This article by Stuart L. Adams, Jr. appeared in the
Louisville Computer News
THE CASE OF THE HIJACKED DOMAIN NAME
WHATS IN A NAME
Choosing a name by which your company, product, service or Web site will be known, can be a critical stage of your business. The name may determine where you will appear in an alphabetical phone of directory listing or list of web sites in an Internet search engine. It may influence whether customers can remember your name. Many products and services have been successful, initially, simply because the name grabbed the attention of potential customers. Name selection is a part of overall marketing strategy.
A trade name is used by a company to describe itself in commerce. A trademark is registered with a state or the United States Patent & Trademark Office, to protect the name of a product such as "Coca-Cola ®." A service mark is a name similarly registered to identify the service provided.
Research and thought should go into the selection of the name for your business, product or service. Money will certainly go into the promotion of it and care should be taken to preserve your right to the exclusive use of the name. The longer your selected name is in commerce, if it is unprotected or unprotectable, as described below, the greater will be your loss. Imagine, for instance, that you spend the time and money to gain some "good will" only to find that you must discontinue use because someone else has "registered" the name in some fashion.
PICKING YOUR NAME
Business owners must not only consider the lasting impression and impact the business product or service name will have, but also must consider how easy it will be to protect the name from use by a competitor. Not only first time entrepreneurs but even big corporations have made and probably will continue to make the mistake of picking a name which is either generic or in the public domain. Worse yet, they may use one that is already taken.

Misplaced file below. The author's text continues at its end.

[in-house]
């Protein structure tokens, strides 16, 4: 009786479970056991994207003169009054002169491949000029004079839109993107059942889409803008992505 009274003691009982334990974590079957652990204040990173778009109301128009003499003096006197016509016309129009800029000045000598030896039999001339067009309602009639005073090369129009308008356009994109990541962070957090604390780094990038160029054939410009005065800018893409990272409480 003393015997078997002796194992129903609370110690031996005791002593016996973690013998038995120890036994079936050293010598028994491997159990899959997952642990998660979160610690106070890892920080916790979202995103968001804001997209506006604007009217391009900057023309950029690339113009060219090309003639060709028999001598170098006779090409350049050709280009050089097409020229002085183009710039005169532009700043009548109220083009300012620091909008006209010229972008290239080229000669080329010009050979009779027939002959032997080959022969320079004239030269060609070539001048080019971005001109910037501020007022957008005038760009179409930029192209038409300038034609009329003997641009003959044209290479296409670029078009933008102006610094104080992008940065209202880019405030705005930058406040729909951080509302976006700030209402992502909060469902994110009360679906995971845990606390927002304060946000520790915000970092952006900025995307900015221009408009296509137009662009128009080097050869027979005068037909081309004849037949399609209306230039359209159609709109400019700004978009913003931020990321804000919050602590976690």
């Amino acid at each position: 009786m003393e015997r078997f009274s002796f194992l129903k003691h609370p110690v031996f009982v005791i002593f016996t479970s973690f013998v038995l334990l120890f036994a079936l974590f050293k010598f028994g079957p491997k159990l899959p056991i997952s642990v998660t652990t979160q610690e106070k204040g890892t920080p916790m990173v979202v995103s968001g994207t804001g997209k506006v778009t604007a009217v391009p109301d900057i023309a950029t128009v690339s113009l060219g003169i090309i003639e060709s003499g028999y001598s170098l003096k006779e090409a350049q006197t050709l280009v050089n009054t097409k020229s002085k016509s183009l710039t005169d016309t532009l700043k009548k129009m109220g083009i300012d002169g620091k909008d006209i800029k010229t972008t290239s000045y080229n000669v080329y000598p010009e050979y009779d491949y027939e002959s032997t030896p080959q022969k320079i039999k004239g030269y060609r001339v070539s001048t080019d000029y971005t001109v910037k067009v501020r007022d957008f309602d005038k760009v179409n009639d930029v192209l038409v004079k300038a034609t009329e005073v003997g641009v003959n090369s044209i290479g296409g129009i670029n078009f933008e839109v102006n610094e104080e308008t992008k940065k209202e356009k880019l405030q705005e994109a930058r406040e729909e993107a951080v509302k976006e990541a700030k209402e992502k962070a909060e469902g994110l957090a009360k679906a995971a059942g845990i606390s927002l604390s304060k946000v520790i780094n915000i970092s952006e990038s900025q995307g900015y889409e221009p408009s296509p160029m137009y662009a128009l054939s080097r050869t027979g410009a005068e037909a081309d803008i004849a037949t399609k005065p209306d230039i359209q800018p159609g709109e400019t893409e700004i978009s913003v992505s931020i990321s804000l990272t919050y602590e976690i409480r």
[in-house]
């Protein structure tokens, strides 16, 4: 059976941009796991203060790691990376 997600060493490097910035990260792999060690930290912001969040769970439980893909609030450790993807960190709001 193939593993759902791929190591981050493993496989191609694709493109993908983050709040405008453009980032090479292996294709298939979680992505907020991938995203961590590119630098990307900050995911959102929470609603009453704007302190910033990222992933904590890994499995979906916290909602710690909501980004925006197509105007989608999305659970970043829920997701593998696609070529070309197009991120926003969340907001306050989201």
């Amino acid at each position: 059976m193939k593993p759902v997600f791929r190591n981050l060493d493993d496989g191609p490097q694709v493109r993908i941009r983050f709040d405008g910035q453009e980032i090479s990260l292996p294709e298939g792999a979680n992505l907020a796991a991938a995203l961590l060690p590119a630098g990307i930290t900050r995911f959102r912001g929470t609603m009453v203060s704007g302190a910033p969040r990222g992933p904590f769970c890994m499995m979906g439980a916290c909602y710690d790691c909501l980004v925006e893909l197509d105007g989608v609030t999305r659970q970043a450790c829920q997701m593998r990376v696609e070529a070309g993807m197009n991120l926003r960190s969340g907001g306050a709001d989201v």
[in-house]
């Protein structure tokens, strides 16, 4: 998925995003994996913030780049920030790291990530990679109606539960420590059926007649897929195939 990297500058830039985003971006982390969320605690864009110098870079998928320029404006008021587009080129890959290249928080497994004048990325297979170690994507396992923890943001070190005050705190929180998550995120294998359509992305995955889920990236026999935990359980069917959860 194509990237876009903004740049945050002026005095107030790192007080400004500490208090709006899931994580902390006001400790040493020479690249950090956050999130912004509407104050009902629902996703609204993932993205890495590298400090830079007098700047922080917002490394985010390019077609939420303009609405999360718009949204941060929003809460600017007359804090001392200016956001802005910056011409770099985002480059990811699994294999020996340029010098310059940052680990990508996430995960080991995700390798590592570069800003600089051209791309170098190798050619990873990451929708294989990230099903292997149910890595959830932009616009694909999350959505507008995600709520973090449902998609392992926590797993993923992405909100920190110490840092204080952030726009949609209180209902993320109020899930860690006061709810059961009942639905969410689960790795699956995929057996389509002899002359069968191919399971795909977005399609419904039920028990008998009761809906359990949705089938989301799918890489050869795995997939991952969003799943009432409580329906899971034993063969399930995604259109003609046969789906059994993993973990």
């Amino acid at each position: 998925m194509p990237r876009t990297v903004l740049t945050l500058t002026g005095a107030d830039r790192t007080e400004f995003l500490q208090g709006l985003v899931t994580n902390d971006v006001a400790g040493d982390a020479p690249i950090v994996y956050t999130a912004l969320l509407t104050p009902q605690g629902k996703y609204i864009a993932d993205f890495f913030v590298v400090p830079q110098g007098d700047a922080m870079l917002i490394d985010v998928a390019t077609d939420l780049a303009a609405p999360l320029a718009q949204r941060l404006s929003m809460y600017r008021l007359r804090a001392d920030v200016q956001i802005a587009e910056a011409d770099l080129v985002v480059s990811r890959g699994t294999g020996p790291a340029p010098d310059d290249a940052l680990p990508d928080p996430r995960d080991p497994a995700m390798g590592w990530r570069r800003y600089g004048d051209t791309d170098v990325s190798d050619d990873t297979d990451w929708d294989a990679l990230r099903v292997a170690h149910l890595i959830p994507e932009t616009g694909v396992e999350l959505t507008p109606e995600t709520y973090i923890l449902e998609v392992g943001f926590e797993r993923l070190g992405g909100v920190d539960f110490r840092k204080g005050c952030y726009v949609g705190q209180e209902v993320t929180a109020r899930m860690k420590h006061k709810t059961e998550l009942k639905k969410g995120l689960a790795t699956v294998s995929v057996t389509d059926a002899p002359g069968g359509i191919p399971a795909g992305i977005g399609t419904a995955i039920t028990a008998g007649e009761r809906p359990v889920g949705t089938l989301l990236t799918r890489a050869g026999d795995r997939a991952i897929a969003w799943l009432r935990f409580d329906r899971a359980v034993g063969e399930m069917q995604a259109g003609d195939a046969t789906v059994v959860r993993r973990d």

A trademark or service mark is usually a word, name, phrase, design, logo or a combination of these which is used in commerce to distinguish one product, service or company from another. Trademarks are typically used to distinguish manufactured good or products while service marks are used to distinguish services offered by the business. They may be obtained at the state level or the Federal level, but the protection and coverage at the Federal level is vastly superior to the alternative.
DOING YOUR RESEARCH
Many people think that when they register the name of their new company with their local secretary of state that they have protected their trade name. While this does afford some protection at the state level, even in this computer age, most such offices do not communicate with each other or even with other agencies within their own state. There is no common database for names other than Federal registration. Even that will not give you a superior right to a prior state registration.
Luckily, there are companies reachable on-line which specialize in researching not only Federal registrations but also all states and even do a literature and Internet search to look for uses of totally unregistered names. Some such names, if used in commerce, may have sufficient common law rights already established, so as to knock out your later registered name.
As far as Web sites or domain names go, Network Solutions, Inc. has assumed authority for registration of second-level Internet domain names in the top level, such as those ending in .com, .edu, .org, and .net. At their Web site, http://www.internic.net/, you can use their search engines to search their database of registered domain names to see if the one you want is already registered. Chances are it is already taken, but you can play without charge. If you find a free one, then you can register it on-line. Thats the good news.
THE BAD NEWS: PREEMPTION AND PIRATES